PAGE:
? Kenan. Simultaneous treatment of upward migrated DJ stent and proximal ureteral stones: A Case Report. The Internet Journal of Urology. 2006 Volume 5 Number 1.
Upward migration of DJ stent associated with proximal ureteral stones is a rare situation. A 41-year-old man who had upward migrated DJ stent and proximal ureteral stones is presented. Upward migrated DJ stent was removed by ureteroscopy and proximal ureteral stones were successfully fragmented by pneumatic lithotriptor. Upward migrated DJ stent can be removed and proximal ureteral stones can be treated with minimally invasive endoscopic surgery at the same session.
Upward migration of DJ stent is occasionally encontered in urologic practice. Ureteroscopy is usually used to remove upwarted DJ stent[2,3]. However, DJ stent can be complicated by encrustation, stone formation. The management of these complications remains a challenging task. Generally, a combined approach of percutaneous nephrolithotomy or extracorporeal shock wave lithotripsy (SWL) with ureteroscopy, intracorporeal lithotripsy can be used to remove them. If the endourologic procedure fails, open surgery should be used to extract the stents[1,4,5]. Herein, the author report the use of minimal invasive treatment in a patient who had upward migrated DJ stent and proximal ureteral stones.
A 41-year-old man presented with right flank pain, haematuria, dysuria and pollacuria. Before referred to our hospital, DJ stent had been placed to drain the right kidney one month ago and SWL had been performed on the right side proximal ureteral stones twice. Physical examinaton revealed slight tendernes on the right flank region. Laboratuary studies including blood count, blood chemistery were normal. Urine samples showed microscopic haematuria and pyuria; however, urine culture yielded no significant colonization. Proximal ureteral stones had been diagnosed at plain abdominal x-ray on the right-sided urinary system and ıntravenous urography(IVU) also had revealed grade IV hydronephrosis on the same side before SWL and DJ stent placement (Fig.1A,B). Upward migrated DJ stent was determined on plain abdominal x-ray on the right-sided urinary system(Fig.1C).
Ureteroscopic management was planned. Under general anaesthesia, 8/9.8 Fr Wolf semirigid ureteroscope was inserted into bladder. A 5 f ureteral catheter was placed prior to insersion of the ureteroscope. After insersion of the ureteroscope the ureteral catheter was removed. Upward migrated DJ stent was removed by the grasping forceps successfully. After identification the stone, pneumatic lithotripsy was performed and successfull fragmentation was achieved without any complications. A new 5F DJ stent was inserted. The operative time was less than 45 minutes. Successfull fragmentation was demonstrated on post-operative first day plain abdominal x-ray (Fig.1D).
The patient was discharged post-operative first day. The patient received intravenous first generation cephalosporin preoperatively, which was maintained 7 days an oral quinolone. The DJ stent was removed by cystoscopy under local anaesthesia two weeks after the treatment. An IVU was obtained after the withdrawal of the DJ stent on the third week and ıt showed complete stone clearence except mild dilatation on the right-sided urinary system (Fig.2A,B).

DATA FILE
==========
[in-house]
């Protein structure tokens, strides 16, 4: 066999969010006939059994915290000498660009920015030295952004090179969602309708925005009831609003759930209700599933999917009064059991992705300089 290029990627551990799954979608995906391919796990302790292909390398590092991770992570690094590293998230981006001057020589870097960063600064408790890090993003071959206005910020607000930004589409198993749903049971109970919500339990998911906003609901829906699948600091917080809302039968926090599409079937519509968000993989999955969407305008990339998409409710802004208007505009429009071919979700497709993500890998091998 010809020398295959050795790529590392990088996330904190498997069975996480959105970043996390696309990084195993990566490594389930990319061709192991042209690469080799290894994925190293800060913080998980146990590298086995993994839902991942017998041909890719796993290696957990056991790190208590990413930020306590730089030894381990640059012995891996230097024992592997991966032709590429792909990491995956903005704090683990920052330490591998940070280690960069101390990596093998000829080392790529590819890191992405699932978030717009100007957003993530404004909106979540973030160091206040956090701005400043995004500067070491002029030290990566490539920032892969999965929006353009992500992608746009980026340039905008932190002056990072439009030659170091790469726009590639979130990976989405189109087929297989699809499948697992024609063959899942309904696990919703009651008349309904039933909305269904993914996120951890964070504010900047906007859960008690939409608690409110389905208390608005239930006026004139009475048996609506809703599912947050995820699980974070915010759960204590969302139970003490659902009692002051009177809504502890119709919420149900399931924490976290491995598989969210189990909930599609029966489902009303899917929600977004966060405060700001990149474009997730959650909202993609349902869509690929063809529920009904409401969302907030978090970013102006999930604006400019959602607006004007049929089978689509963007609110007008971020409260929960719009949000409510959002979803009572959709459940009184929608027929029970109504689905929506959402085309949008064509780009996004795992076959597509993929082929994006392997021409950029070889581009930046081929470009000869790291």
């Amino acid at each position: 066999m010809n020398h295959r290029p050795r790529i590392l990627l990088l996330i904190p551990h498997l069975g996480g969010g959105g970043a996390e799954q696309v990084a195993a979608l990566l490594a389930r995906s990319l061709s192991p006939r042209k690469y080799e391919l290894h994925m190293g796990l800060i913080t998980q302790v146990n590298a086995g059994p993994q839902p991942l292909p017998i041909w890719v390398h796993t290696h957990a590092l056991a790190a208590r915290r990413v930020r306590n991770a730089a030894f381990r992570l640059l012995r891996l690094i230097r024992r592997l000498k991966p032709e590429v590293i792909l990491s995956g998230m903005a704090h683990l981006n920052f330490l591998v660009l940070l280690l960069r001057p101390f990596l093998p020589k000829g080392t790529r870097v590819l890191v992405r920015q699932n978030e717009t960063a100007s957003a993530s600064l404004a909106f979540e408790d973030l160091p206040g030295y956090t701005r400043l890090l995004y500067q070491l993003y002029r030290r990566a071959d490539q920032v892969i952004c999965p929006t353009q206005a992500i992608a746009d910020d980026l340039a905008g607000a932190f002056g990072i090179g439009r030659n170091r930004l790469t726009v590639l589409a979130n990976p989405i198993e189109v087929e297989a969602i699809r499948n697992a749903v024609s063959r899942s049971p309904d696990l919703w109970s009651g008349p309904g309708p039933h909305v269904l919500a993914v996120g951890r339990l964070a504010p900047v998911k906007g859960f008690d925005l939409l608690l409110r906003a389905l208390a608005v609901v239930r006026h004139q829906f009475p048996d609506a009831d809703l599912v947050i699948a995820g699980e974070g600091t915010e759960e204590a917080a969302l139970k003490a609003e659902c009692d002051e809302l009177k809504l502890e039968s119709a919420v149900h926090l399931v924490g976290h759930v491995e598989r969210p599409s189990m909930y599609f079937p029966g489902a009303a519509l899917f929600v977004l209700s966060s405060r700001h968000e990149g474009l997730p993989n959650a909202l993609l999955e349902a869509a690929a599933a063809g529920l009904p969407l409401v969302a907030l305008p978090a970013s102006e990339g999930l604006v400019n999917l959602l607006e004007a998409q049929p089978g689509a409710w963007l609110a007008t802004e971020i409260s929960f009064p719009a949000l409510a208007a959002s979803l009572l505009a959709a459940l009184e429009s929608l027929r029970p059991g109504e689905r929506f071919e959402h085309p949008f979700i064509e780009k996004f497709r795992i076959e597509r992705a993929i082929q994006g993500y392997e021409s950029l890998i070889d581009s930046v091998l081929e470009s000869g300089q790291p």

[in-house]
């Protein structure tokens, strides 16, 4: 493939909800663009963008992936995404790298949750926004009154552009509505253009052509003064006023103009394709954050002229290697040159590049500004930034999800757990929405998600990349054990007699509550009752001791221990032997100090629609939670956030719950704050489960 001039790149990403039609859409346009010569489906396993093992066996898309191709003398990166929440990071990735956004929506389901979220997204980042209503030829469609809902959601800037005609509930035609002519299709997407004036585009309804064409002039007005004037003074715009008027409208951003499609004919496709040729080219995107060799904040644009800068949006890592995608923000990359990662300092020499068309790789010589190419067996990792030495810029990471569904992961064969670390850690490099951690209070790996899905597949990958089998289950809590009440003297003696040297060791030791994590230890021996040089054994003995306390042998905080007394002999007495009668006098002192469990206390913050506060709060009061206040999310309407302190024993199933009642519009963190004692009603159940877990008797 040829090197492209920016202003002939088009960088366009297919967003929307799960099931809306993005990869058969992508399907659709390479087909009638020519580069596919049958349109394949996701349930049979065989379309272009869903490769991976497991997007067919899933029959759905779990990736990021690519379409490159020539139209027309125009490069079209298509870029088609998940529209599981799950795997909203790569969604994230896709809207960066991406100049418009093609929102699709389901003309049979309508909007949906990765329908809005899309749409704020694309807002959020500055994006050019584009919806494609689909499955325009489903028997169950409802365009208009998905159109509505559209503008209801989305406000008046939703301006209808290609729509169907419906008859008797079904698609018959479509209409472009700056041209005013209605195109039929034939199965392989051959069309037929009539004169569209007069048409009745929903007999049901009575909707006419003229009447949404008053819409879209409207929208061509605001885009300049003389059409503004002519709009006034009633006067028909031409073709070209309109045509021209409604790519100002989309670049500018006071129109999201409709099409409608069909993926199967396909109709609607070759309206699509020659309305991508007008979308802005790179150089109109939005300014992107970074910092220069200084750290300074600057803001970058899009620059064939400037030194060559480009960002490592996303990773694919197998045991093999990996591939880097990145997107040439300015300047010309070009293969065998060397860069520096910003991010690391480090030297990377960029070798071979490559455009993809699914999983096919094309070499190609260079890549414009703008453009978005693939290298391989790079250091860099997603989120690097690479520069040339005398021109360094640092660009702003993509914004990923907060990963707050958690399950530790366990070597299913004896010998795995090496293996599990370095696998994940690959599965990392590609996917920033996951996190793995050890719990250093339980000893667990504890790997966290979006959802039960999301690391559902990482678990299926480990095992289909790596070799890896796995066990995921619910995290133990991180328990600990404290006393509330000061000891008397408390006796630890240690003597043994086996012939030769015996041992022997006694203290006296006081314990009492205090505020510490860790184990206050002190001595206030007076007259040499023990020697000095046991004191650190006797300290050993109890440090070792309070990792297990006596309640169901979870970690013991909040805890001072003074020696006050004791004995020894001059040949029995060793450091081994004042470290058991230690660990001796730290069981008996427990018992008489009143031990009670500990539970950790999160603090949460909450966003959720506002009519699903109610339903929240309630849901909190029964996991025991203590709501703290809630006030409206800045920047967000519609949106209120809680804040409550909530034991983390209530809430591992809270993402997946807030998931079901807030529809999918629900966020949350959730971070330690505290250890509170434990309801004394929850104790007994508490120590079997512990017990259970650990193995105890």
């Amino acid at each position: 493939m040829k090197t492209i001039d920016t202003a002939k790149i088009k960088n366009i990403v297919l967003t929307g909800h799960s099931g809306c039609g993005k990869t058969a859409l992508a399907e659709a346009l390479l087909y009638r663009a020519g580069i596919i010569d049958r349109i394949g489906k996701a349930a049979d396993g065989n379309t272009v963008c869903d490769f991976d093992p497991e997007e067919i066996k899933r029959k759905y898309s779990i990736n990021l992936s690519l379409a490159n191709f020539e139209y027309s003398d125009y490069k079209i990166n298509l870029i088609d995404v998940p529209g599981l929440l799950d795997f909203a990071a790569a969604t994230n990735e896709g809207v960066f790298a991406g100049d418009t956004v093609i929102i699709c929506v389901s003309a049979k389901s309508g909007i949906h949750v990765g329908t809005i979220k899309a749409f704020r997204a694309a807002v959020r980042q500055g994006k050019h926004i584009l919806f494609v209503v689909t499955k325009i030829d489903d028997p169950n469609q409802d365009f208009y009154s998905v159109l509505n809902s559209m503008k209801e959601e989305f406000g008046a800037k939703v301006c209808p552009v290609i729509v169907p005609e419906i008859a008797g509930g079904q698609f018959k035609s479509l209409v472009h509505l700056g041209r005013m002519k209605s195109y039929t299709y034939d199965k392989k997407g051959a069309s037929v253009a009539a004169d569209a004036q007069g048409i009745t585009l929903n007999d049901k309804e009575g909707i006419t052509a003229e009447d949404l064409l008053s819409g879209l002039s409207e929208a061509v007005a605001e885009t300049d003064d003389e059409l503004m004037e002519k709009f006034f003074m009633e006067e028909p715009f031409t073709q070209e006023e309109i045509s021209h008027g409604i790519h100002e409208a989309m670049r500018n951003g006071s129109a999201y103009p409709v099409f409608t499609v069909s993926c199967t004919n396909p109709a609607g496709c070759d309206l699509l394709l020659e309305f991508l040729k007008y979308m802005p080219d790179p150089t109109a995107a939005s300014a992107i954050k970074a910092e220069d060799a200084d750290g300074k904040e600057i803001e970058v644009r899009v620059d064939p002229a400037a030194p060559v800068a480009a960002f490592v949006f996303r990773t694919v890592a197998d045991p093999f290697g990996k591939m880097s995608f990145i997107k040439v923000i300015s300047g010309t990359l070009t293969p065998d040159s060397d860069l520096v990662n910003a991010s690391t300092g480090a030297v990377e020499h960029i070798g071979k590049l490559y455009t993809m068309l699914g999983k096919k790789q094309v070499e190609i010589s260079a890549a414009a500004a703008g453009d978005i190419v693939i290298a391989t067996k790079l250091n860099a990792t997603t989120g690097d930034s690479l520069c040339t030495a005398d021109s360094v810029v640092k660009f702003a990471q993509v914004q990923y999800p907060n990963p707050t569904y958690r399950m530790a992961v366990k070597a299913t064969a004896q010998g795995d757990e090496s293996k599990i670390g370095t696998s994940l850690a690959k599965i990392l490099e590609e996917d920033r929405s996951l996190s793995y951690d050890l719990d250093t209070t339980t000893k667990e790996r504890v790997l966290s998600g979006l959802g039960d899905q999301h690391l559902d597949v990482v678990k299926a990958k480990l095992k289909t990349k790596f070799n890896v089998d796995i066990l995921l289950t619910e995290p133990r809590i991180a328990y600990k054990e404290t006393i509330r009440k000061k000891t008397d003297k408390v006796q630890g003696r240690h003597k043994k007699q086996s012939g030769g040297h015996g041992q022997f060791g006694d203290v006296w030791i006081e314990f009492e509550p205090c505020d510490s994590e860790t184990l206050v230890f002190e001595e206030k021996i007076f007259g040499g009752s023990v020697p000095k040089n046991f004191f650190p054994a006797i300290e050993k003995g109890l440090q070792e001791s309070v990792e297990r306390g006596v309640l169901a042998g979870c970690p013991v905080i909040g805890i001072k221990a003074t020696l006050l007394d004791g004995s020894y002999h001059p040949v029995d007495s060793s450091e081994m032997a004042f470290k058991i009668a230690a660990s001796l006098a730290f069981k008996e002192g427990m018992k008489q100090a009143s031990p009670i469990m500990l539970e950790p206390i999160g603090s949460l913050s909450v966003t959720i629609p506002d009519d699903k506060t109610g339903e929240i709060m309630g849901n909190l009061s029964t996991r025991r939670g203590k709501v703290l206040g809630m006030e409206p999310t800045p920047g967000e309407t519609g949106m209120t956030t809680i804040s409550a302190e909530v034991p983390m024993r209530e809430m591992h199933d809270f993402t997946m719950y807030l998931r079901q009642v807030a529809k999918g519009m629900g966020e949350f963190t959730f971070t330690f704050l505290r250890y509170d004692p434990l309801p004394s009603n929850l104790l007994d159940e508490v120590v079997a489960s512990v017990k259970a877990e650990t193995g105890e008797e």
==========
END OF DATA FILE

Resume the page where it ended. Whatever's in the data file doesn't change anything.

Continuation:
Upward migration is one of the major complication of the DJ stents.The incidence of upward migration has been reported 0.6-3.5%[1,6]. The etiology of upward migration of DJ stent is multifactorial, resulting from short stent, duration of stent, the angle of distal part of stent <180 degrees, placement of stent in upper pole insted of pelvis[1,7]. This patient had grade IV hydronephrosis and it seems to be a risk factor for upward migration of the stent.
The standart clinical aproach to management of upward migrated stent is ureteroscopic removal. The other treatment modalities are the use of a fogarty catheter, ureteric ballon dilators, stone basket and forceps[3,7]. If the stent is encrusted or stone formation is developed; multiple endourological approaches, including SWL, ureteroscopic lithotripsy, percutaneous cystolithotomy and percutaneous nephrolithotomy are always needed for rendering patients stone-free and stent free [3,4,5,7]. If the endourologic procedure fails, open surgery should be used to extract the stents. Eghazarian et al were the first to introduce ureteroscopy using intracorporeal lithotripsy with a Lithoclast as an effective method for treating a calcified stent. Singh et al have suggested a protocol for managing heavily encrusted and jammed stents. When the stone burden is mild or moderate, ESWL and traction can be used initially. If the stone burden is severe, ureteroscopy with intra-corporeal lithotripsy is a possibility. If the affected renal unit is nonfunctional or less than 10% functional, a nephrectomy should be considered.
In this case, SWL had been performed however, sufficient fragmantation had not been achieved. Ureteroscopy was performed due to upward migrated stent together with proximal ureteral stones. The upward migrated stent was removed and ureteroscopic lithotripsy was performed successfully at the same session without any complication.
Follow-up stented patients is valuable in early detection of upward migrated DJ stent. Upward migrated DJ stent can be removed and proximal ureteral stones can be treated with minimally invasive endoscopic surgery at the same session.
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